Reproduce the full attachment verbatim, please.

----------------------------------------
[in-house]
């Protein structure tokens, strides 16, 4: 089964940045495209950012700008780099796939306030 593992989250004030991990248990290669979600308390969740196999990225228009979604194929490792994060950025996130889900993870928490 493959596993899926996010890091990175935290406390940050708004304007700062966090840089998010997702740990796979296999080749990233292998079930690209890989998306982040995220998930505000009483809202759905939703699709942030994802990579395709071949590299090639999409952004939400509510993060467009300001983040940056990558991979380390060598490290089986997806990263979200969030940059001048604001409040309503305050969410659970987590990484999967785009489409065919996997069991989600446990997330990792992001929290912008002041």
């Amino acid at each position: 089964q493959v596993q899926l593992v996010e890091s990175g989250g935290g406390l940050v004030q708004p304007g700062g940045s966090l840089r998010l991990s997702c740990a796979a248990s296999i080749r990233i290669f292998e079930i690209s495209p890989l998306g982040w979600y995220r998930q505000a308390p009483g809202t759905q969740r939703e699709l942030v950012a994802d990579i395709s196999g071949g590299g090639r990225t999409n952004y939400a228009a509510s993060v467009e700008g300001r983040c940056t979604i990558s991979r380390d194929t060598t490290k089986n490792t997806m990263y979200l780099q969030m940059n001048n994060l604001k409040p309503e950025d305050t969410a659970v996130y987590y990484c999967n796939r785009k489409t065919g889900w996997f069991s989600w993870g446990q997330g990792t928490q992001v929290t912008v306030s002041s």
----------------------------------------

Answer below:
[in-house]
């Protein structure tokens, strides 16, 4: 089964940045495209950012700008780099796939306030 593992989250004030991990248990290669979600308390969740196999990225228009979604194929490792994060950025996130889900993870928490 493959596993899926996010890091990175935290406390940050708004304007700062966090840089998010997702740990796979296999080749990233292998079930690209890989998306982040995220998930505000009483809202759905939703699709942030994802990579395709071949590299090639999409952004939400509510993060467009300001983040940056990558991979380390060598490290089986997806990263979200969030940059001048604001409040309503305050969410659970987590990484999967785009489409065919996997069991989600446990997330990792992001929290912008002041």
């Amino acid at each position: 089964q493959v596993q899926l593992v996010e890091s990175g989250g935290g406390l940050v004030q708004p304007g700062g940045s966090l840089r998010l991990s997702c740990a796979a248990s296999i080749r990233i290669f292998e079930i690209s495209p890989l998306g982040w979600y995220r998930q505000a308390p009483g809202t759905q969740r939703e699709l942030v950012a994802d990579i395709s196999g071949g590299g090639r990225t999409n952004y939400a228009a509510s993060v467009e700008g300001r983040c940056t979604i990558s991979r380390d194929t060598t490290k089986n490792t997806m990263y979200l780099q969030m940059n001048n994060l604001k409040p309503e950025d305050t969410a659970v996130y987590y990484c999967n796939r785009k489409t065919g889900w996997f069991s989600w993870g446990q997330g990792t928490q992001v929290t912008v306030s002041s």